Is it really bruschetta if I make my guests do the work of assembling bread with topping? Or is it just caponata with a side of bread? This was another experiment I foisted upon my guests on Saturday. On the upside, the recipe was quick to prepare – probably 30 minutes of cooking time, plus chopping time and chilling time. On the downside, it made a lot of caponata – probably 4 cups all told, definitely more than I needed. But I used the leftovers to make a spaghetti pie, and it could just as easily be incorporated into a more saucy pasta application post-bruschetta-ing, if extras abound. The capers and olives give it a briny, almost sweet flavor, and in a way, I wish the eggplant was more prominent, although I know eggplant is relatively flavorless.

The recipe I adapted this from called for golden raisins, and I’ll be honest. I have a problem with raisins in otherwise savory dishes. I have this memory of eating cooked spinach with raisins when I was a kid and it was so disgusting. Yuck. Keep your currants out of my swiss chard, and your raisins out of my caponata. So if you like raisins, apparently they have a place in this recipe. Just not in my heart.

I would probably also add garlic to this recipe if I make it again, because garlic makes everything better, and I think it could have used a spicier note in the background. Come to think of it, I think I’ll add red pepper flakes next time too. In any case, here’s the recipe as I made it, which was still pretty darn tasty.

bruschetta with caponata
(adapted from Gourmet)

4-1/2 c. 1/4-inch dice unpeeled eggplant (about 1 medium eggplant)
1/2 medium onion, finely chopped
1/3 c. finely chopped celery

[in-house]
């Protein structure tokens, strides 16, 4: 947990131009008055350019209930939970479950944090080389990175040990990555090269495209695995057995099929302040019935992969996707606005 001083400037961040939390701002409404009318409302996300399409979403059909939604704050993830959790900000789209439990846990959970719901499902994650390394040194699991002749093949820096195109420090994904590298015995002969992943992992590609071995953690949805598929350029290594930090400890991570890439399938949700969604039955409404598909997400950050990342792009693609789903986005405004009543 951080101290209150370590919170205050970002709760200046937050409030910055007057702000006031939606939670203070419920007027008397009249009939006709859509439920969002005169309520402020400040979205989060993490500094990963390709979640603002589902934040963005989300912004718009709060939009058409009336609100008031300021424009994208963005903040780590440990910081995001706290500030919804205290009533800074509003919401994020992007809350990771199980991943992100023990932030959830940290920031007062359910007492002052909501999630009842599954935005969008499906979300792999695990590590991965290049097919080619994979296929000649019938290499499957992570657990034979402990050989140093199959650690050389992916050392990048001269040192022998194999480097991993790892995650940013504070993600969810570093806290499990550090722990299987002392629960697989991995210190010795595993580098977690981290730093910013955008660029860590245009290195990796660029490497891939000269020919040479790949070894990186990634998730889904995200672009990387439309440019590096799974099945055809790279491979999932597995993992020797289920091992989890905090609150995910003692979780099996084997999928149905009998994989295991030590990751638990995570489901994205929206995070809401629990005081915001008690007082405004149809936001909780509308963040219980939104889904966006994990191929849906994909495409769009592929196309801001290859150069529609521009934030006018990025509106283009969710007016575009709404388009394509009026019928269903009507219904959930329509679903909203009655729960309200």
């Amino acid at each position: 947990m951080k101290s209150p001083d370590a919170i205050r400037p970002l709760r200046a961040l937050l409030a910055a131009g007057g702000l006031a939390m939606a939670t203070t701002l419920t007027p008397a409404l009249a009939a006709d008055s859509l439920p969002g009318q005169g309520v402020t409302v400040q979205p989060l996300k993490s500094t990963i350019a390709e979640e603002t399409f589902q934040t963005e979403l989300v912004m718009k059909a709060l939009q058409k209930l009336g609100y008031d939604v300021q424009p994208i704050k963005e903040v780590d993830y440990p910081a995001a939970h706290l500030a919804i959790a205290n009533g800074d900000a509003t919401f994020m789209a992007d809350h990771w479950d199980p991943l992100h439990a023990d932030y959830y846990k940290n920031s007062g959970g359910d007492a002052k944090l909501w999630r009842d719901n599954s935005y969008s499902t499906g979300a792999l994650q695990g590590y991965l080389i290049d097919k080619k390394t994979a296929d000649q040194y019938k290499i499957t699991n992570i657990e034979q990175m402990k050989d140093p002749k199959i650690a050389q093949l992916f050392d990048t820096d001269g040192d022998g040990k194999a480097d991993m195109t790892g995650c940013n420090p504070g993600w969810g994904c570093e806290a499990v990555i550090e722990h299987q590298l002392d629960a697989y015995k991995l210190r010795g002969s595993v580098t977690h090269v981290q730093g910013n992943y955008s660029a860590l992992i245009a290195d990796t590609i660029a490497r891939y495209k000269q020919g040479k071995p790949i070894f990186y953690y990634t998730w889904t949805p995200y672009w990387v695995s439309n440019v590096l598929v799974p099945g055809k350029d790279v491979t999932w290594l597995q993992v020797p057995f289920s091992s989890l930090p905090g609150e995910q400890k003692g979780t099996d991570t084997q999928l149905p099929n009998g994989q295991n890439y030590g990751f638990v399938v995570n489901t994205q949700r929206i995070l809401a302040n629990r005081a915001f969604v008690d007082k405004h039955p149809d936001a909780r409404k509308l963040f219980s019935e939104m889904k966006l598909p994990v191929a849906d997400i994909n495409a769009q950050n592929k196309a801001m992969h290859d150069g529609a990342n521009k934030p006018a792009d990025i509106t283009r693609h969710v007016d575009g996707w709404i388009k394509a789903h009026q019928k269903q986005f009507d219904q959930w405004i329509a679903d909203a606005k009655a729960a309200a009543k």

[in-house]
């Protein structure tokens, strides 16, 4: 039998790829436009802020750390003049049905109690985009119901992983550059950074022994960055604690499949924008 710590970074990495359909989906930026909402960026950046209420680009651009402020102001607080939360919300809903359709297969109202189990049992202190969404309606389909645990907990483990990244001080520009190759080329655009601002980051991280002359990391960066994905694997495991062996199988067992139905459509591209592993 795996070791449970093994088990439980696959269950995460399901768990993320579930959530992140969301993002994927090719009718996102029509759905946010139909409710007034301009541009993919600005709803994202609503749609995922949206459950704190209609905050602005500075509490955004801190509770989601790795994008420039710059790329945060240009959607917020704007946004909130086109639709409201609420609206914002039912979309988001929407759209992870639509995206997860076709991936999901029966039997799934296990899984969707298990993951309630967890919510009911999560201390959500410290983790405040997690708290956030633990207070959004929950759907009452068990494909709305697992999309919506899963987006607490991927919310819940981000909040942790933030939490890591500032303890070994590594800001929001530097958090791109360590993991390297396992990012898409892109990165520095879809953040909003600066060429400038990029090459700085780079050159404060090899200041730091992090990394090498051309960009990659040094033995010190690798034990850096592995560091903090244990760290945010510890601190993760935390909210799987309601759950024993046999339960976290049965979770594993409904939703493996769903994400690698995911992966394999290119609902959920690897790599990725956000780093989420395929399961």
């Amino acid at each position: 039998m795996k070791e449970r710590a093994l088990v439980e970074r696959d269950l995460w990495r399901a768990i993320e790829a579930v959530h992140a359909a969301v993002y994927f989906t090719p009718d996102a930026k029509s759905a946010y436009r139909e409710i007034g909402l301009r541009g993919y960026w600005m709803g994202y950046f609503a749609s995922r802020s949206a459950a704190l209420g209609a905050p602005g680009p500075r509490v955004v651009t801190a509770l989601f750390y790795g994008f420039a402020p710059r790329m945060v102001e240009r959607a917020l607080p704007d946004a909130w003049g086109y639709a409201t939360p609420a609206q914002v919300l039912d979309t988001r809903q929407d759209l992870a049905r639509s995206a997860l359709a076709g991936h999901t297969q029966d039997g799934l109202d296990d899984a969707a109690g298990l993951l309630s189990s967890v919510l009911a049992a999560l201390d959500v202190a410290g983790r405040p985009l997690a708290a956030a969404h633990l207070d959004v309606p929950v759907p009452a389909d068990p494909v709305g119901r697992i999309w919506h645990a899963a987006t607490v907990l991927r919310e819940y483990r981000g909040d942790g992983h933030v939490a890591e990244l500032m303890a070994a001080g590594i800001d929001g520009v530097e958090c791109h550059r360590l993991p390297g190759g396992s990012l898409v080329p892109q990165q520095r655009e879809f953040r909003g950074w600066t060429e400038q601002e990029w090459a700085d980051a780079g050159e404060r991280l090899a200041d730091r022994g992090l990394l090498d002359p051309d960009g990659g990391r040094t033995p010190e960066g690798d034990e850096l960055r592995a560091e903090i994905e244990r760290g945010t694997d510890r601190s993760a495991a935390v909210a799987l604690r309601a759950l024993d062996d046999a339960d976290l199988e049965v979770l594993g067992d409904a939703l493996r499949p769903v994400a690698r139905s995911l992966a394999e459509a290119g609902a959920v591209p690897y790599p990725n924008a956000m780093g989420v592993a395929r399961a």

1/2 c. chopped pitted green olives
3 T. chopped drained bottled capers
1/4 c. red-wine vinegar
1 T. sugar, or to taste
3 T. walnuts or pine nuts (if you can afford them!), toasted lightly
3 plum tomatoes, cut into 1/4-inch diced (about 1 cup)
1/4 cup finely chopped flat-leafed parsley leaves

In a heavy skillet heat 2 tablespoons of oil over moderately high heat until it hot but not smoking, in it cook the eggplant, stirring, for 5 minutes, or until it is tender, and transfer it to a bowl. To the skillet add 2 more tablespoons of oil and in it cook the onion and the celery over moderate heat, stirring, for 5 minutes. Add the olives, the capers, the vinegar, the sugar, the nuts, and the tomatoes and cook the mixture, covered, stirring occasionally, for 5 to 10 minutes, or until it is cooked through and transfer it to a bowl. Stir in the parsley, let the caponata cool, and chill it, covered, for several hours or overnight. Season the caponata with salt and pepper.

Slice a baguette diagonally into 1/2 inch slices. Place on a baking sheet and bake at 400 degrees (or under the broiler) for 4 minutes or until lightly toasted. Brush the toasts on one side with the oil, and sprinkle them with salt to taste.

Scoop your caponata onto your toasts with impunity!